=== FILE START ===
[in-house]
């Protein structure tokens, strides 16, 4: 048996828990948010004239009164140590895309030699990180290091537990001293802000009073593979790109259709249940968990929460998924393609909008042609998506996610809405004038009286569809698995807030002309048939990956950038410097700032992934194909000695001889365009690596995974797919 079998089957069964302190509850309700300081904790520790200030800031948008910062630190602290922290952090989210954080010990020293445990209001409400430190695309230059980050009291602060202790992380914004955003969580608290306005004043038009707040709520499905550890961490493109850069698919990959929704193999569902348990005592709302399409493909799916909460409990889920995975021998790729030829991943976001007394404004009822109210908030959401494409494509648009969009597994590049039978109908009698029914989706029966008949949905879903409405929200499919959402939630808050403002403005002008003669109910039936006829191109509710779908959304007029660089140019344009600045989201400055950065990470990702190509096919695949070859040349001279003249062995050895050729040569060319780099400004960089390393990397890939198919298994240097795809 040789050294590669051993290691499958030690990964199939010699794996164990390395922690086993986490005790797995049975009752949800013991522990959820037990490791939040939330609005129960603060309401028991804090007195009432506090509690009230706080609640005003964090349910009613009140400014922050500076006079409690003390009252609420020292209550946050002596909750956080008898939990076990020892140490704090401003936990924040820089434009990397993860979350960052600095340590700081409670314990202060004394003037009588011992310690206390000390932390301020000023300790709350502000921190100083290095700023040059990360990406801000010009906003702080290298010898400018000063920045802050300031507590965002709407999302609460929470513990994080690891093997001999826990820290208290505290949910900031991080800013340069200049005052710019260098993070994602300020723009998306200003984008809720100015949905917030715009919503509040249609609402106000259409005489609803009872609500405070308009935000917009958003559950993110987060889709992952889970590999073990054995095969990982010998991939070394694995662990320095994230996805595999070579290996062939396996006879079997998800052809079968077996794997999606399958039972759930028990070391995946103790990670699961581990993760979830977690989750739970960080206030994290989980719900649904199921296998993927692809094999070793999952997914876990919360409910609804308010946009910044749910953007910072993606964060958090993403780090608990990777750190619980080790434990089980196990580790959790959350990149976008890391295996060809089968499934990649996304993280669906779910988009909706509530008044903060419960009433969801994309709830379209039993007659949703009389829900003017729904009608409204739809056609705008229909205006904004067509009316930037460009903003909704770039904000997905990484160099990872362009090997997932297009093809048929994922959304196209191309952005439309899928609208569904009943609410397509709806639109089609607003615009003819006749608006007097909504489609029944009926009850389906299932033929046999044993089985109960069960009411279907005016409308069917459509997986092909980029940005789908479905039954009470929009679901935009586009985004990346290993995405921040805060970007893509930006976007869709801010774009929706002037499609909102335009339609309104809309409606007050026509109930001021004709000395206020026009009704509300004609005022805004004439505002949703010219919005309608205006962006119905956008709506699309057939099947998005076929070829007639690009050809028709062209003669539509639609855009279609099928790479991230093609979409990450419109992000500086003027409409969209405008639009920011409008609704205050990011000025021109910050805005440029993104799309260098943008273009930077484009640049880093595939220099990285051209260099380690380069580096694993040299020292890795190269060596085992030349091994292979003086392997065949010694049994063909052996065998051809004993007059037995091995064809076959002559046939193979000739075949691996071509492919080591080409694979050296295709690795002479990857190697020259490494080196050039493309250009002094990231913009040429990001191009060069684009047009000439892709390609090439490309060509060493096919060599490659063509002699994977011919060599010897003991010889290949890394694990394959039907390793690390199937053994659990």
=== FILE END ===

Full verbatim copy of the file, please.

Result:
[in-house]
């Protein structure tokens, strides 16, 4: 048996828990948010004239009164140590895309030699990180290091537990001293802000009073593979790109259709249940968990929460998924393609909008042609998506996610809405004038009286569809698995807030002309048939990956950038410097700032992934194909000695001889365009690596995974797919 079998089957069964302190509850309700300081904790520790200030800031948008910062630190602290922290952090989210954080010990020293445990209001409400430190695309230059980050009291602060202790992380914004955003969580608290306005004043038009707040709520499905550890961490493109850069698919990959929704193999569902348990005592709302399409493909799916909460409990889920995975021998790729030829991943976001007394404004009822109210908030959401494409494509648009969009597994590049039978109908009698029914989706029966008949949905879903409405929200499919959402939630808050403002403005002008003669109910039936006829191109509710779908959304007029660089140019344009600045989201400055950065990470990702190509096919695949070859040349001279003249062995050895050729040569060319780099400004960089390393990397890939198919298994240097795809 040789050294590669051993290691499958030690990964199939010699794996164990390395922690086993986490005790797995049975009752949800013991522990959820037990490791939040939330609005129960603060309401028991804090007195009432506090509690009230706080609640005003964090349910009613009140400014922050500076006079409690003390009252609420020292209550946050002596909750956080008898939990076990020892140490704090401003936990924040820089434009990397993860979350960052600095340590700081409670314990202060004394003037009588011992310690206390000390932390301020000023300790709350502000921190100083290095700023040059990360990406801000010009906003702080290298010898400018000063920045802050300031507590965002709407999302609460929470513990994080690891093997001999826990820290208290505290949910900031991080800013340069200049005052710019260098993070994602300020723009998306200003984008809720100015949905917030715009919503509040249609609402106000259409005489609803009872609500405070308009935000917009958003559950993110987060889709992952889970590999073990054995095969990982010998991939070394694995662990320095994230996805595999070579290996062939396996006879079997998800052809079968077996794997999606399958039972759930028990070391995946103790990670699961581990993760979830977690989750739970960080206030994290989980719900649904199921296998993927692809094999070793999952997914876990919360409910609804308010946009910044749910953007910072993606964060958090993403780090608990990777750190619980080790434990089980196990580790959790959350990149976008890391295996060809089968499934990649996304993280669906779910988009909706509530008044903060419960009433969801994309709830379209039993007659949703009389829900003017729904009608409204739809056609705008229909205006904004067509009316930037460009903003909704770039904000997905990484160099990872362009090997997932297009093809048929994922959304196209191309952005439309899928609208569904009943609410397509709806639109089609607003615009003819006749608006007097909504489609029944009926009850389906299932033929046999044993089985109960069960009411279907005016409308069917459509997986092909980029940005789908479905039954009470929009679901935009586009985004990346290993995405921040805060970007893509930006976007869709801010774009929706002037499609909102335009339609309104809309409606007050026509109930001021004709000395206020026009009704509300004609005022805004004439505002949703010219919005309608205006962006119905956008709506699309057939099947998005076929070829007639690009050809028709062209003669539509639609855009279609099928790479991230093609979409990450419109992000500086003027409409969209405008639009920011409008609704205050990011000025021109910050805005440029993104799309260098943008273009930077484009640049880093595939220099990285051209260099380690380069580096694993040299020292890795190269060596085992030349091994292979003086392997065949010694049994063909052996065998051809004993007059037995091995064809076959002559046939193979000739075949691996071509492919080591080409694979050296295709690795002479990857190697020259490494080196050039493309250009002094990231913009040429990001191009060069684009047009000439892709390609090439490309060509060493096919060599490659063509002699994977011919060599010897003991010889290949890394694990394959039907390793690390199937053994659990």